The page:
Like many Minnesotans, I can take conflict avoidance to absurd lengths.
The other day I was walking across the street toward a building, and a guy standing outside opened the door for me. I wasn’t planning on going into the building, but I didn’t want to hurt his feelings. So I said “thank you” and walked right in.
Avoiding conflict on this level can be a sign of social anxiety. Then again, it’s also a telltale symptom of Minnesota Nice. As someone who suffers from both conditions (and, yes, I do consider Minnesota Nice a condition), it can be difficult to pinpoint where one ends and the other starts. But this isn’t entirely a problem. In fact, the way Minnesota niceness and social anxiety blend together has, in adulthood, taught me how to be a happier, more forgiving person.
Let me back up for a moment.
A couple of years ago, my sister-in-law asked me what it felt like to have social anxiety. She was writing a play about a man whose greatest fear in life was to get stuck on an elevator with a woman he thought was cute.
Imagine every stranger you met were David Bowie, I told her. The guy ringing up your coffee. The girl ripping your ticket at the movie theater. The doctor asking you to remove your pants. They’re all David Bowie
How could you feel anything but tongue-tied and painfully inferior when everyone except you is a rock star?
This is what social anxiety feels like.
My brother, my cousin and I have all been diagnosed with the condition. But if you were to attend our family gatherings you’d be hard-pressed to identify those suffering from social phobia and those simply behaving as Minnesotans do. The entire state is full of quiet, conflict-averse people with ancestors from introverted places like Finland. Many Minnesotans are also, like me, products of the Lutheran or Catholic churches, which further encourage the bottling up of emotions.
And that could be why, while struck with social anxiety at age 12, I wasn’t diagnosed until I was 16. To most onlookers, I didn’t have any kind of social disorder. I was just the typical Minnesota kid.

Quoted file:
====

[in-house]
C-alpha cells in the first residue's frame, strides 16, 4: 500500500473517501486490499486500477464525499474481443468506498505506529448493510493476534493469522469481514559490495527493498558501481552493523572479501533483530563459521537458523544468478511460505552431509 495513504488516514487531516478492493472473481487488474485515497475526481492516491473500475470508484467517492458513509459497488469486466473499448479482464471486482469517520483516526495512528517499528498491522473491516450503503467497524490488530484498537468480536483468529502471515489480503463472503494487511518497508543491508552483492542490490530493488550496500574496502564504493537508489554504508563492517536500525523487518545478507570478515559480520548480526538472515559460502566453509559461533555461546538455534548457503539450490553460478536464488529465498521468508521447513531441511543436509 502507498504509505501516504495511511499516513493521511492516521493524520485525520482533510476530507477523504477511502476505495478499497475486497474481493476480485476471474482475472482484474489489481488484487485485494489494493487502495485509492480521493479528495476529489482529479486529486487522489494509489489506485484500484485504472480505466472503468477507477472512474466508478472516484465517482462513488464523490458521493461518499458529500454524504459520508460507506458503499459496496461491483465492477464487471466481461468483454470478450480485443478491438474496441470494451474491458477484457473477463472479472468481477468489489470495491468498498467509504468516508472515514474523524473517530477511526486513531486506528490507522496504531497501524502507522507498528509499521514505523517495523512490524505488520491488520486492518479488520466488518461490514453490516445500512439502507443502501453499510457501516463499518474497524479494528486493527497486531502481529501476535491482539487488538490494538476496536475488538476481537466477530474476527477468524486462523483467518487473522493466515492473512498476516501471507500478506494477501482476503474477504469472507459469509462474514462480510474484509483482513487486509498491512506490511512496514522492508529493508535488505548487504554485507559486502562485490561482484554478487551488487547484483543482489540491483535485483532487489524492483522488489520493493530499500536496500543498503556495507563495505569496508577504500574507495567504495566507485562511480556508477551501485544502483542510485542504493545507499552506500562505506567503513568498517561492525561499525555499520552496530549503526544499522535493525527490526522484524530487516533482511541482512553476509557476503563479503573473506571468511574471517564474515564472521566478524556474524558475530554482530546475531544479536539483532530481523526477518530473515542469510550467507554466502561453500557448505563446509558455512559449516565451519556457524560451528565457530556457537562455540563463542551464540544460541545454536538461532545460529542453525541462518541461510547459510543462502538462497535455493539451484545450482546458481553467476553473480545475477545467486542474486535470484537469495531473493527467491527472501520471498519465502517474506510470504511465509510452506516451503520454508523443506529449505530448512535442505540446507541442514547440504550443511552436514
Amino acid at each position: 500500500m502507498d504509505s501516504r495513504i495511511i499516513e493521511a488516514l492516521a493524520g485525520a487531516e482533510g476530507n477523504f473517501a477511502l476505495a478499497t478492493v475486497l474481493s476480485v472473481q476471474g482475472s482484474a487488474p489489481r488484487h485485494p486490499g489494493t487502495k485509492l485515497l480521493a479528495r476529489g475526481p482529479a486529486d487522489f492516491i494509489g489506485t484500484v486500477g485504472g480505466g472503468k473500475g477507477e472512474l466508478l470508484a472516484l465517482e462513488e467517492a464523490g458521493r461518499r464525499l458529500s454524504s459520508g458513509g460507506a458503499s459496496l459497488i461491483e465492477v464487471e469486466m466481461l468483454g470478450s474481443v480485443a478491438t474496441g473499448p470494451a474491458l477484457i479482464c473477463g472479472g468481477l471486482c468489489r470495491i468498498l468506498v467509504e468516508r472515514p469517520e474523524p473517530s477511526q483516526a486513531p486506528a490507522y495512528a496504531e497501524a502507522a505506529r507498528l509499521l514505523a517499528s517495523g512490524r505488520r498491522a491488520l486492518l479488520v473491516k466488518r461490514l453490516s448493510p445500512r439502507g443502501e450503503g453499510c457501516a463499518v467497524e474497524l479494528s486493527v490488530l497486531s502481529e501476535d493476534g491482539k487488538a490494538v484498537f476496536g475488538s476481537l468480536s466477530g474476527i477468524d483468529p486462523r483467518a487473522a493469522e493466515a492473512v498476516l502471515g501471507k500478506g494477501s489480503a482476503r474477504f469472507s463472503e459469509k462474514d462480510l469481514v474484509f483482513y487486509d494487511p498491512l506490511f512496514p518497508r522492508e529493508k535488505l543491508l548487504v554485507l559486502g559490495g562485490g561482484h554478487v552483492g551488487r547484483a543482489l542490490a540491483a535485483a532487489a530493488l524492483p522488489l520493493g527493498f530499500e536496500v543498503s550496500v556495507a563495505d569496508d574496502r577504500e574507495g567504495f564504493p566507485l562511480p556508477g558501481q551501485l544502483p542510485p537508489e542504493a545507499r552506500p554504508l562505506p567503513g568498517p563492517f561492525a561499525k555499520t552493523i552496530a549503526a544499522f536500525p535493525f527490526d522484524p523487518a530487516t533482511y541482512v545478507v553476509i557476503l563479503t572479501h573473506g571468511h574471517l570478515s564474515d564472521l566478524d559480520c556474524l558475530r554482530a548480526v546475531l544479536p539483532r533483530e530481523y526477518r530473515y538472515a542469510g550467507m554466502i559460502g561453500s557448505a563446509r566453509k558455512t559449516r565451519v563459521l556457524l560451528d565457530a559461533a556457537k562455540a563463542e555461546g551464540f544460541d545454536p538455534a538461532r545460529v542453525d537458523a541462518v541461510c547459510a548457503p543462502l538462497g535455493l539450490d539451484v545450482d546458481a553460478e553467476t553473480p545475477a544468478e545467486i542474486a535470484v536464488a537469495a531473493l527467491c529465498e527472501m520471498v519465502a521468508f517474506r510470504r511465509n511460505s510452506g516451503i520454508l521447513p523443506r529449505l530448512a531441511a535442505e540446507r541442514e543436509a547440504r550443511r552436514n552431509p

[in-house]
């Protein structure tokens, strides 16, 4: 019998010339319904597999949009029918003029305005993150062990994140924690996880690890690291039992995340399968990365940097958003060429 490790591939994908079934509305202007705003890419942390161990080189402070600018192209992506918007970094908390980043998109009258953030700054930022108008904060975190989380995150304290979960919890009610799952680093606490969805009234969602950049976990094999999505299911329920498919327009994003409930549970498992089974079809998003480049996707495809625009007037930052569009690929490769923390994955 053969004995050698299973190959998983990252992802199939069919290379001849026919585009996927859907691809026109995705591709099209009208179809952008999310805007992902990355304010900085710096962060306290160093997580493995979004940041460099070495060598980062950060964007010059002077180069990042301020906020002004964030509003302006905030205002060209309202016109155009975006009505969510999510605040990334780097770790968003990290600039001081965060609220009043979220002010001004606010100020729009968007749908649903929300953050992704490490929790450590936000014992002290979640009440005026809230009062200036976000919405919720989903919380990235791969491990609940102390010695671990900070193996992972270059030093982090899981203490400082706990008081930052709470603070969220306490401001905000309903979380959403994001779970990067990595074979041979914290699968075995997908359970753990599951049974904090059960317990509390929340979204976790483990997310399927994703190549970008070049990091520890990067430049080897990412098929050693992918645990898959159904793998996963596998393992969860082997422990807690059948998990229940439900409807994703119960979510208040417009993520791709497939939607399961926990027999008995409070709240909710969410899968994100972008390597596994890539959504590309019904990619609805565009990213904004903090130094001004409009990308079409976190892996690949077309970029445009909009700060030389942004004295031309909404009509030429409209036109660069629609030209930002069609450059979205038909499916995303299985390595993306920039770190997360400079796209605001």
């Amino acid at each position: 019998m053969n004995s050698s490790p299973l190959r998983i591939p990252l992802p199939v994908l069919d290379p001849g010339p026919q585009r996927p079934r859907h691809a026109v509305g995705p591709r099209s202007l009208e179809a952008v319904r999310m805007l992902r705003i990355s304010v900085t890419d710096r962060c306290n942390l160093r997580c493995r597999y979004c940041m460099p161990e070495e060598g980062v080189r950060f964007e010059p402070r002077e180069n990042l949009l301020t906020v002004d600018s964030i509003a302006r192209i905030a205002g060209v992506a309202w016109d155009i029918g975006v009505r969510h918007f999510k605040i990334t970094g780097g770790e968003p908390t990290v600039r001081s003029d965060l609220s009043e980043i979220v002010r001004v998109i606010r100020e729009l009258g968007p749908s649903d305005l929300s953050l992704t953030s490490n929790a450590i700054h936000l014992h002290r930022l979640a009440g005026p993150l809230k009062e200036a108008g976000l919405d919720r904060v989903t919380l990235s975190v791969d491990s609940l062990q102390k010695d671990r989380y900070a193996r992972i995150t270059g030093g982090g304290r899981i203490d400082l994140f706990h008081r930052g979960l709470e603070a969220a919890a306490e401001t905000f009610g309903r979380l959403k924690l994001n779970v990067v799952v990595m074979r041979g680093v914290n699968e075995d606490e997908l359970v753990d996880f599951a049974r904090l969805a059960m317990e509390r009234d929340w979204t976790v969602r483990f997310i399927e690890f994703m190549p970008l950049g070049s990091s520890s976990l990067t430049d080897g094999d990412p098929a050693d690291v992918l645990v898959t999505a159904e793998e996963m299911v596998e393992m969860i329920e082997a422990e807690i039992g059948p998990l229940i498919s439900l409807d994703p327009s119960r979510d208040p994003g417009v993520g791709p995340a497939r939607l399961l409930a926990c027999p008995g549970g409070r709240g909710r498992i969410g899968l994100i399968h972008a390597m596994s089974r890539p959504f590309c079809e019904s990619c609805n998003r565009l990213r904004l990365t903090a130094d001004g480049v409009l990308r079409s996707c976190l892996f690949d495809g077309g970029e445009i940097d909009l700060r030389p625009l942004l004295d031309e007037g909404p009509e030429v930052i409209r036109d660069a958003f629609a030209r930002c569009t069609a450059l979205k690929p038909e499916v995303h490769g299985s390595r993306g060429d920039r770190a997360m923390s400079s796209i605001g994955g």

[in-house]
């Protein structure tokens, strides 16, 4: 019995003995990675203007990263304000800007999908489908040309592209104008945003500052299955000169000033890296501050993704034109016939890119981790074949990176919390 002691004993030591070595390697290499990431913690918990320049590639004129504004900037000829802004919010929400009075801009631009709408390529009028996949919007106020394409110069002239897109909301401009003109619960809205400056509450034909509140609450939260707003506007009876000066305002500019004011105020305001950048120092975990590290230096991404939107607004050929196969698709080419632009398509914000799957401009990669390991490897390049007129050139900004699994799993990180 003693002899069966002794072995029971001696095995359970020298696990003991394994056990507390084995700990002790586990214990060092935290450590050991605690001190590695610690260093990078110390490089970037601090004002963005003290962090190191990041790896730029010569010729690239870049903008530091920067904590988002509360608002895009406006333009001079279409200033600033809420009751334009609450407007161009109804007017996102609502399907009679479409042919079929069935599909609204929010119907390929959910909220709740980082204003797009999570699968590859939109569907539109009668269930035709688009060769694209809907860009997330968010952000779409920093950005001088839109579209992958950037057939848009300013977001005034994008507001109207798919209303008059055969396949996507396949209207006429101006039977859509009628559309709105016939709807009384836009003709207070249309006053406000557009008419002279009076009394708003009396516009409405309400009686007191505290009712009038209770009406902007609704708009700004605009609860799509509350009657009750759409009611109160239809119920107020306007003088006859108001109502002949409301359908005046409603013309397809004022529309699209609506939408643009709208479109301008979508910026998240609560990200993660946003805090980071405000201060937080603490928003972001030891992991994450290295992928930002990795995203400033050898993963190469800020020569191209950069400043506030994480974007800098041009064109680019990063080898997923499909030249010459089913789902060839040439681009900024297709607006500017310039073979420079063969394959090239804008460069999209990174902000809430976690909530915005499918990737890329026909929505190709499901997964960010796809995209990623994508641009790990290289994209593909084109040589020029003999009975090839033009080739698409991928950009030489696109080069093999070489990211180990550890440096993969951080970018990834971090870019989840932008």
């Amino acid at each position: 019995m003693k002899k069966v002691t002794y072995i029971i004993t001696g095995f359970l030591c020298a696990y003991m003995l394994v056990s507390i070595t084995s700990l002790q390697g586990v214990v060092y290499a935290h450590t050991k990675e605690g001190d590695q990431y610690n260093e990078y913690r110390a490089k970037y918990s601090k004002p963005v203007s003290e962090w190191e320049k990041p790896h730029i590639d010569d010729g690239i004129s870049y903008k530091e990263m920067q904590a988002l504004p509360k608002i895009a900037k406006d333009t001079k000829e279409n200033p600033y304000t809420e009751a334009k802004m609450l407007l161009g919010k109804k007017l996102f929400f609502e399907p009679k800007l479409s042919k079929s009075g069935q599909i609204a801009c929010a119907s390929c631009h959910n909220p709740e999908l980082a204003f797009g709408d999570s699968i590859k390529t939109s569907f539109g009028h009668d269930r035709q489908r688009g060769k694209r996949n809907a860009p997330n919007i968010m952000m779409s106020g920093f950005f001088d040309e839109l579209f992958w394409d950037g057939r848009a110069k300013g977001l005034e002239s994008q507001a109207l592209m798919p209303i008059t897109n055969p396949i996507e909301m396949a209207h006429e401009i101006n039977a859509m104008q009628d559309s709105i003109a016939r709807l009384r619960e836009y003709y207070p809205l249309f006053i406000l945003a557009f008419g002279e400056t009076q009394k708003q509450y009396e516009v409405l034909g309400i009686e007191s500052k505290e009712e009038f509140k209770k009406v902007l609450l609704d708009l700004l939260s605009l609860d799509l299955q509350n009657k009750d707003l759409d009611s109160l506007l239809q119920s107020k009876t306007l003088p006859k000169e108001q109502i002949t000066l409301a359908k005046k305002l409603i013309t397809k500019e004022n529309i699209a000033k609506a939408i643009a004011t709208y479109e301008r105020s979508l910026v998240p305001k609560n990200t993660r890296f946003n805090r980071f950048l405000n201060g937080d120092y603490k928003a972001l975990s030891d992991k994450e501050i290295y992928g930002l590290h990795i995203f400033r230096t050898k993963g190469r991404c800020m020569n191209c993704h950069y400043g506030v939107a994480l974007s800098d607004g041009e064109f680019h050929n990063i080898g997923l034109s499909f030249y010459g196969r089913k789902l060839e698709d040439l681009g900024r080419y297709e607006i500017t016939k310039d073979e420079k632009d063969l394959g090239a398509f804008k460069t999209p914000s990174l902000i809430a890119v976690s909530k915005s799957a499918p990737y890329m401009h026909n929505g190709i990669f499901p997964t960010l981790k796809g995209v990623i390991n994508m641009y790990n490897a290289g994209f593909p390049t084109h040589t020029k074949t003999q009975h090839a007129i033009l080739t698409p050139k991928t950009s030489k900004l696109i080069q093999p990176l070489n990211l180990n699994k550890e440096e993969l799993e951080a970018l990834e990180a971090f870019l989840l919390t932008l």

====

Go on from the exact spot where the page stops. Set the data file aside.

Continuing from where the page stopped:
My friends who came to Minnesota as transplants talk about how aggressively and persistently they had to reach out before gaining a social foothold among the reserved locals. This isn’t the type of environment where social phobia is easily recognized. It’s the type of environment that perpetuates it.
I coped with my anxiety by shutting myself off, repressing my emotions, and avoiding all but the most vital social interactions. In junior high, I spent many a lunch hour hiding in a bathroom stall.
Most of my classmates assumed I didn’t like them, and I let them think it — it’s cooler to seem disdainful than fearful. I didn’t worry about hurting their feelings, because if everyone is David Bowie, how can they feel anything but total confidence and self-love? I built a shell around myself and came to peace with the fact I might spend the rest of my life without making another friend.
This remained the situation until my first real job after college, when a co-worker named Laurie was placed in the same office as I was. Laurie was not a typical Minnesotan (though she wasn’t really typical in any way), and that was exactly what I needed. She was neurotic, like me, but not shy. Her eccentricity worked like X-ray goggles, seeing right through my shell toward the outgoing kid I was before my anxiety took hold more than a decade earlier. She joked and goofed around with me as if I were an old friend. Suddenly I felt like me again. Our respective neuroses complemented each other perfectly, rendering us both, momentarily, normal.
My social anxiety has faded, bit by bit, ever since meeting Laurie. These days I can pass for the typical case of Minnesota Nice, a form of neurosis we often share and even celebrate in the Upper Midwest.
And here’s what I’ve learned from this whole process: To be human is to be neurotic. Our problems arise when we judge ourselves or misjudge others because our particular neuroses don’t match up or aren’t recognized.
I can’t count the number of occasions I’ve run across someone who was apparently being snobbish toward me, or snubbed me, or didn’t say “hi,” or acted cold or coldly polite — all the things I’ve done so many times to others (maybe because of social anxiety, maybe because of Minnesota Nice. I can’t be sure anymore).
I then, hypocritically, let that behavior trigger my insecurities, and resentment, and anger, leaving me prone to spark the insecurities in someone else. The cycle could have stopped with me, but I let it flow, all because I took the symptoms of another human’s neurosis personally.
Meeting Laurie helped me realize other people might need the same thing I did: someone to reach out without getting scared off by his or her own insecurities, someone to give them the benefit of the doubt, even if it means stepping outside the comfort zone of Minnesota Nice.
I don’t know what’s going on in other people’s heads. I don’t have that power. I do, however, have the power to choose how to react, and to understand that people, even standoffish, seemingly disdainful people, are just coping, in their own ways. I mean, they are not David Bowie. They are you, and they are me.
Ben San Del is a Minneapolis playwright and comedian. His plays “A Nice Guy’s Guide to Awkward Sex” and “Minnesota Middle Finger” both earned the People’s Choice encore pick at the Minnesota Fringe Festival. Ben will be performing at Acme Comedy Co. Sept. 8-12.